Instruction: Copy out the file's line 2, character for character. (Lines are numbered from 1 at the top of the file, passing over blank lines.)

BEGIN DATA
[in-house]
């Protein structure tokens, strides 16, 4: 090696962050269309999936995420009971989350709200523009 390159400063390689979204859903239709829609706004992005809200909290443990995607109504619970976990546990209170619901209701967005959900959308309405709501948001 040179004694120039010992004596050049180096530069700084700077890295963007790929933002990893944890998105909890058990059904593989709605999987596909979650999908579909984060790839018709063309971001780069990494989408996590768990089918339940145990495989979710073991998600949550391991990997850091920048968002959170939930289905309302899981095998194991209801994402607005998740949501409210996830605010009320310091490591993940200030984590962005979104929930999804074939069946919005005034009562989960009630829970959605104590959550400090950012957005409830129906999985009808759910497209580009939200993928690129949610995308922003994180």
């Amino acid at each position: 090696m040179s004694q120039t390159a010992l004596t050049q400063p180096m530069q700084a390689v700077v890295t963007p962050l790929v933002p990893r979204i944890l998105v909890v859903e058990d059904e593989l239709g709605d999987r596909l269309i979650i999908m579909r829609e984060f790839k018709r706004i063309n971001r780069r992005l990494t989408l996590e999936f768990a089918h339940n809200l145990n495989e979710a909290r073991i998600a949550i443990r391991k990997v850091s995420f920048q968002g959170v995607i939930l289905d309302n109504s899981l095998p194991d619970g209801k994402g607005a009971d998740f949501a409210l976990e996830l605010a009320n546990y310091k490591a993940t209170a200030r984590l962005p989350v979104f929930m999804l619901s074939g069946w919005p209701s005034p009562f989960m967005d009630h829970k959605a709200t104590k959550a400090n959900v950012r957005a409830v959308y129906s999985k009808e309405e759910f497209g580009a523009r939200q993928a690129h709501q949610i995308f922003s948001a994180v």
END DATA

């Protein structure tokens, strides 16, 4: 090696962050269309999936995420009971989350709200523009 390159400063390689979204859903239709829609706004992005809200909290443990995607109504619970976990546990209170619901209701967005959900959308309405709501948001 040179004694120039010992004596050049180096530069700084700077890295963007790929933002990893944890998105909890058990059904593989709605999987596909979650999908579909984060790839018709063309971001780069990494989408996590768990089918339940145990495989979710073991998600949550391991990997850091920048968002959170939930289905309302899981095998194991209801994402607005998740949501409210996830605010009320310091490591993940200030984590962005979104929930999804074939069946919005005034009562989960009630829970959605104590959550400090950012957005409830129906999985009808759910497209580009939200993928690129949610995308922003994180």